Jonathan, Buhari disagree on 2011 post-poll crisis, sign pact
President Goodluck Jonathan said on Wednesday that the post- election violence that erupted in some northern states in 2011 was not caused by electoral malpractices.
Many including 10 members of the National Youth Service Corps died in the violence that erupted after the 2011 presidential poll.
The President, who spoke in Abuja at an election sensitisation workshop on non-violence ahead of the 2015 general elections, said the fear to accept defeat was responsible for the violence.
A former Head of State and the presidential candidate of the All Progressives Congress, Gen. Muhammadu Buhari, who also spoke at the event, reiterated the need for the Independent National Electoral Commission to conduct credible poll as a panacea to post-election violence this year.
He recounted his experience of having to resort to court to challenge the outcome of the presidential elections in which he was a candidate in 2003, 2007 and 2011.
But Jonathan disagreed with Buhari on the cause of the post-election violence, insisting that election malpractices were not necessarily the cause of post-election violence.
He, therefore, charged the next National Assembly to look into the nation’s laws with a view to amending them in order to give room to parties with substantial popularity to be part of government formed by the party which polled the highest votes.
He said, “If you look at the 2011 election, we approached it better and I’m quite pleased that a number of civil society activists are here; a lot of observers are here and they did mention that the 2011 election was much better any election conducted by the country . We thank Prof. Attahiru Jega and his team.
“But even then at the end of the election there was violence in some parts of the country. In Kano, properties were destroyed, residential homes were burnt down, and business premises were burnt down. In Bauchi State, 10 young corpers that were involved in the election were slaughtered. Then we asked what led to this level of violence? The violence came when election result was being announced.
“INEC had announced results at every polling unit. The violence didn’t come up in the middle of the election. The results collated had already been announced. But as we are approaching towards the end, it was clear that maybe a candidate was likely to win and violence erupted in Kano and in Bauchi.
“We cannot say there were malpractices to favour the candidate that won because in Kano we got 16 per cent, in Bauchi I got 15 per cent of the votes – those were the least. Even in states where we got 80 per cent or more than 50 per cent, even in opposition states, there was no violence.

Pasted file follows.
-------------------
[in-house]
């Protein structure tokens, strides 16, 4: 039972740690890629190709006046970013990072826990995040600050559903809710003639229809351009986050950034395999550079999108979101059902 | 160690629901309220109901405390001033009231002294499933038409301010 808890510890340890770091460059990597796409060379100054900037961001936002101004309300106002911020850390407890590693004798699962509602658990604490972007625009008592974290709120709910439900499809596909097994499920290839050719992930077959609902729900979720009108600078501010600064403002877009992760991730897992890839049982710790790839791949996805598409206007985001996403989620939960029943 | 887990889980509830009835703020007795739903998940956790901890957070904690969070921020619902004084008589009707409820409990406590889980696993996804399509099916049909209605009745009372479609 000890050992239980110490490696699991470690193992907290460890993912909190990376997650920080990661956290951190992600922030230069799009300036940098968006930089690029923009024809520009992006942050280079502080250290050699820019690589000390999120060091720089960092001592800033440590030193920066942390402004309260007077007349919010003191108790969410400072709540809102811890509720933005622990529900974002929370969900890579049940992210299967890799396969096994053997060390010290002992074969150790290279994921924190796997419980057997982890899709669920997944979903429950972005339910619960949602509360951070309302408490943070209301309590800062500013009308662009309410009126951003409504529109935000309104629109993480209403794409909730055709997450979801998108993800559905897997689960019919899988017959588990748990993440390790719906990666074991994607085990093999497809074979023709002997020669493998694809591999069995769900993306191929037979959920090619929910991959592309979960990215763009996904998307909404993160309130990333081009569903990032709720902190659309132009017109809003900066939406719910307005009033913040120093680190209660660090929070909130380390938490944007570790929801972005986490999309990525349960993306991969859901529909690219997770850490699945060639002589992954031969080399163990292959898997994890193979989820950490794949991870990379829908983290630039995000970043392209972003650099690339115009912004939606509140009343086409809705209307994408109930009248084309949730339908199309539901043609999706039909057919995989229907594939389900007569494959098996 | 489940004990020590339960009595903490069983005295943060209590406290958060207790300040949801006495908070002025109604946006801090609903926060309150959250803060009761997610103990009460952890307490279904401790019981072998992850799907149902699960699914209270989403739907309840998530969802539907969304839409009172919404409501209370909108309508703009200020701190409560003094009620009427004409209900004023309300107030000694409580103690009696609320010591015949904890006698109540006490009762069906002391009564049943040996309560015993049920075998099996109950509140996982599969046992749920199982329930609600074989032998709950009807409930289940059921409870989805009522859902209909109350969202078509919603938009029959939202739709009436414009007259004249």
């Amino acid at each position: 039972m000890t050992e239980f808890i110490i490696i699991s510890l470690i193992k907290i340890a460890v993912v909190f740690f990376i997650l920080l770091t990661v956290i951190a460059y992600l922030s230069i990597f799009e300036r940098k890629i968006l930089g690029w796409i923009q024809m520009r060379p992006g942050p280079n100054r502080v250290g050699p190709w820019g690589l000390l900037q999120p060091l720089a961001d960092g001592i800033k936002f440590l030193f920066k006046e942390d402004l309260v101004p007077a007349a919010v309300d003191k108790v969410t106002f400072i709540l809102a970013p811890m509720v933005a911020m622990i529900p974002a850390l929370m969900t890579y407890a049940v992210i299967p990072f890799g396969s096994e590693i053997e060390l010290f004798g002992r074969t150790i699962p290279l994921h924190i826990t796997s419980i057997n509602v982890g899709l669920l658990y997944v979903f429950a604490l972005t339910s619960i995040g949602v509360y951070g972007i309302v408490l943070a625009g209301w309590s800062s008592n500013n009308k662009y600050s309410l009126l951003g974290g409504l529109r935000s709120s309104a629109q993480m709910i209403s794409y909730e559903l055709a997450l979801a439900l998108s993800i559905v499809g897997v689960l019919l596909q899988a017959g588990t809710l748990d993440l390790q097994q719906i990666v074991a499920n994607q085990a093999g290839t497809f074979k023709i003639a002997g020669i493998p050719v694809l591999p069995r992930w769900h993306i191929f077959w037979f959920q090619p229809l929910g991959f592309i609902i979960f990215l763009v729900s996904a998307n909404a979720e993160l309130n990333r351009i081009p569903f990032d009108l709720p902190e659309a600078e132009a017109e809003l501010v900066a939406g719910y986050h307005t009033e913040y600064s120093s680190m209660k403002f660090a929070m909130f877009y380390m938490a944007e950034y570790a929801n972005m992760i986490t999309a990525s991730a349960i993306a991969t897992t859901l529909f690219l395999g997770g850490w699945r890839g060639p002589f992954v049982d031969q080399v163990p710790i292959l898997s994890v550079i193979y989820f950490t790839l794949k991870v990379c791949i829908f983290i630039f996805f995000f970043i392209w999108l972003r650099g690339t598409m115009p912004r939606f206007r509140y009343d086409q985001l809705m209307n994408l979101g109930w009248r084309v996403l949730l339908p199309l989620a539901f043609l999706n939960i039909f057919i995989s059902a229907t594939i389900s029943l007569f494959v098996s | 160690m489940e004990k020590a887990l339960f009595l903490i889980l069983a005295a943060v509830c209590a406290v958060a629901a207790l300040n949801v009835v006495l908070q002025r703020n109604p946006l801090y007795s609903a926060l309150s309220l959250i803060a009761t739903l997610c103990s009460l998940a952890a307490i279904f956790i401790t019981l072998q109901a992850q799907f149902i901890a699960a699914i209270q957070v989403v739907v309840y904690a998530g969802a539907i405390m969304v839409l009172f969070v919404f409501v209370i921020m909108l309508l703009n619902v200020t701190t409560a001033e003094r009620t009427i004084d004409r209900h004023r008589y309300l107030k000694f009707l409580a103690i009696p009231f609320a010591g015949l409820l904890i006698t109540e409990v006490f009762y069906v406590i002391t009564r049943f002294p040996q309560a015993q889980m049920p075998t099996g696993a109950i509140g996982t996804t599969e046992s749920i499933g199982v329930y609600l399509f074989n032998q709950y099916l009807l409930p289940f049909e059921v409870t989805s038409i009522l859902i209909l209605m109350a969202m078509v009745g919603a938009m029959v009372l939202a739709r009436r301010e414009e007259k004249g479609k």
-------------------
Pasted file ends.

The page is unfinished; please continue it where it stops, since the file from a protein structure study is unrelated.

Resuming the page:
“So you see what leads to violence sometimes is not necessarily electoral malpractices but some other causes of violence.”
The President, who said a total of about N10bn had been paid to compensate victims of the 2011 post-election violence, again charged INEC to ensure that no eligible Nigerian was disenfranchised in the forthcoming elections.
He said failure to ensure that every Nigeria voted in the forthcoming polls was a recipe for violence.
The President said, “A number of Nigerians are complaining that they don’t have permanent voter card, what INEC calls the PVC.
“If some people don’t have permanent voter card, the assumption is that, from the beginning, INEC wants to rig election and there is the tendency for those kinds of people to go violent.
“I have been mentioning this to the INEC chairman that you must make sure that every Nigerian votes. If INEC is unable to make sure that every Nigerian votes, that is a recipe for violence.”
At the workshop where a former Secretary-General of the United Nation, Kofi Annan, was a special guest of honour and chaired by a former Secretary-General of Commonwealth, Chief Emeka Anyaoku, the presidential candidates in the forthcoming poll signed a five-point accord for peace ahead of the general elections.
Buhari said when Nigeria returned to democracy “16 years ago, we hoped that the developed countries which went through the painful processes of stabilising their system, should learn from them rather than insisting to make the same mistake.”
He said the speeches by speakers at the event were only anchored on hope as his past experience about elections in the country had been nasty.
He recounted how his party competent agents were able to show how he was programmed to lose 40 per cent and 26 per cent respectively in two northern states in 2011.
He said, “They (the agents) compared the results against the INEC register and they put it in the computer garbage in garbage out. What came out is that the presidential candidate of that party was programmed to lose 40 per cent of its scores and when it was done in another state it was 26 per cent.”
Recalling that the cases he filed to challenge the outcome of the three presidential elections all ended at the Supreme Court, he said he spent 13 months in court in 2003, 18 months in 2007 and nine months in 2011.
The INEC Chairman, Prof. Attahiru Jega, also gave an undertaking that it would not be partisan in conducting the general elections, adding that all candidates would be given a level playing field.
Anan said that Nigeria faced a critical test in the 2015 elections, apart from the barbaric Boko Haram insurgency and the falling oil price and its impact on the economy.
He stated that the success of the elections was crucial to the future of the nation and Africa, noting that chaotic elections would send a bad signal out at this crucial time.
Anan therefore challenged the stakeholders to ensure fair, free and peaceful elections, stressing that the success of the polls was not the sole responsibility of INEC.
According to him, political parties, their candidates and supporters all share responsibilities for ensuring free, fair and peaceful elections.